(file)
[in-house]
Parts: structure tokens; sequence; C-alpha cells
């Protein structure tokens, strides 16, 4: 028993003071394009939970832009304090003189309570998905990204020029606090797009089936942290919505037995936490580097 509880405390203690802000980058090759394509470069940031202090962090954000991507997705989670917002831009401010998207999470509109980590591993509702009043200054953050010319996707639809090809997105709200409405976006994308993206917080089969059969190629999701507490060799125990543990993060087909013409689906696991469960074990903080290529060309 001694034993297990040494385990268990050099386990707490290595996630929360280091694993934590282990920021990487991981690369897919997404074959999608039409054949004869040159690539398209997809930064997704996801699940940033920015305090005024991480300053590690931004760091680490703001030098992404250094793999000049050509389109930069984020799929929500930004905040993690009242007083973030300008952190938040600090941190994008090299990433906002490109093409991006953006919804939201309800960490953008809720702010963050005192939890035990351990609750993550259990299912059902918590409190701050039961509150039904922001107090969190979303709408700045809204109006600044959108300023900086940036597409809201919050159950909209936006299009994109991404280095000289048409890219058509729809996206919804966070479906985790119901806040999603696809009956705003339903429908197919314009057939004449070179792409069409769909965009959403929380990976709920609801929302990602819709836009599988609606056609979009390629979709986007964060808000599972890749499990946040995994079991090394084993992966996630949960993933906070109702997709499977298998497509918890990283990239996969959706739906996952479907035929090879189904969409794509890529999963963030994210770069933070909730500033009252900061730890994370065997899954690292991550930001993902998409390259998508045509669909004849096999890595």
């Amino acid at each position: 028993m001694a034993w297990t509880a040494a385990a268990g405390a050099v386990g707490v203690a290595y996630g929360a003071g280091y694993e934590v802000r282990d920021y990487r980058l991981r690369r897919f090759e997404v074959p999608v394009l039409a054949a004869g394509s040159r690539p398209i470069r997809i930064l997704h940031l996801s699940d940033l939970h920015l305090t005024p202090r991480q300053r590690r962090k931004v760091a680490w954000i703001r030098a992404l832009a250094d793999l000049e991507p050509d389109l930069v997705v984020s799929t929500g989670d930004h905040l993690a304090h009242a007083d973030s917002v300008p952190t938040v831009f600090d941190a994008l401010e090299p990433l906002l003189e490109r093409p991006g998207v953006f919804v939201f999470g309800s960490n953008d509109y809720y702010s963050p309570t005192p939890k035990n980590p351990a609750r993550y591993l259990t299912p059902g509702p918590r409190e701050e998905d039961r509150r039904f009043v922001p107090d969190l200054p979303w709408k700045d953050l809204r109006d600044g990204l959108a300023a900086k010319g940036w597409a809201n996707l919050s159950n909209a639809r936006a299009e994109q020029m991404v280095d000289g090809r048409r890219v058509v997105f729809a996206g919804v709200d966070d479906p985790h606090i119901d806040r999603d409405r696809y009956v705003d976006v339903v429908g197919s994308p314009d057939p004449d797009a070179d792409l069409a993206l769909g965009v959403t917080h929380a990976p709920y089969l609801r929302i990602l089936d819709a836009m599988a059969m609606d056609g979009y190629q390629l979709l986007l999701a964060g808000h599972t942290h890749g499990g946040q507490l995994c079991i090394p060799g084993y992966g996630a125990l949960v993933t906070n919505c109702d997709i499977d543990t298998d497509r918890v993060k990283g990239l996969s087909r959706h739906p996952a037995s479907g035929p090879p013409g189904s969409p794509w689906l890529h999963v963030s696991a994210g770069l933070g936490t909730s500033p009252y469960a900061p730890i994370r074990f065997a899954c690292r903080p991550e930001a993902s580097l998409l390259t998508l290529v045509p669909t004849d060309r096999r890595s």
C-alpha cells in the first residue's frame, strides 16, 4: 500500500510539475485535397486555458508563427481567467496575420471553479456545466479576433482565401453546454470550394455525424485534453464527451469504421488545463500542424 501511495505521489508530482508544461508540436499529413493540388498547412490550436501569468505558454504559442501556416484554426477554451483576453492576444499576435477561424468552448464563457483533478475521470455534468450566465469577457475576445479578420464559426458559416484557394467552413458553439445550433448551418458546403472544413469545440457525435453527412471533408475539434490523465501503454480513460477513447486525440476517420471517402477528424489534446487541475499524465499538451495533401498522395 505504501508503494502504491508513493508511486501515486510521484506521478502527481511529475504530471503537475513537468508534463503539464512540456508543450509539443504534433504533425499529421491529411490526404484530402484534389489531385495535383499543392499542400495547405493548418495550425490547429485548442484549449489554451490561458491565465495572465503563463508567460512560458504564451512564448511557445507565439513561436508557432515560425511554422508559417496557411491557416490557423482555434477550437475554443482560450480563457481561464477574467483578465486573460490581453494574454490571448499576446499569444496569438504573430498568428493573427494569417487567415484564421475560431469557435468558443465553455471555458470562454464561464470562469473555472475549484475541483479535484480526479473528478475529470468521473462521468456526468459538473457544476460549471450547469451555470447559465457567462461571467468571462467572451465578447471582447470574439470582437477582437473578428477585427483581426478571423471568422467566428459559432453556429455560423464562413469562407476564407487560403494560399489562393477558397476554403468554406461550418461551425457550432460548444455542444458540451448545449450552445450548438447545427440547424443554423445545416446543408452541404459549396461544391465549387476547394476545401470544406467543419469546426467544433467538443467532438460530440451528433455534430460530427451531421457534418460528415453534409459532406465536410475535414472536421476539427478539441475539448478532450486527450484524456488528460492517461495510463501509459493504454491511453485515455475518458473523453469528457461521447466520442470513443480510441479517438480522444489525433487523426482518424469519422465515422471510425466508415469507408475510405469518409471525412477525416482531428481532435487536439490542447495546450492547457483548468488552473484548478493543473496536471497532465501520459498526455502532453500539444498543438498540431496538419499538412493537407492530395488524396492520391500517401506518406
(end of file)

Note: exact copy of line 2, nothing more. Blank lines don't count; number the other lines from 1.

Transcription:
Parts: structure tokens; sequence; C-alpha cells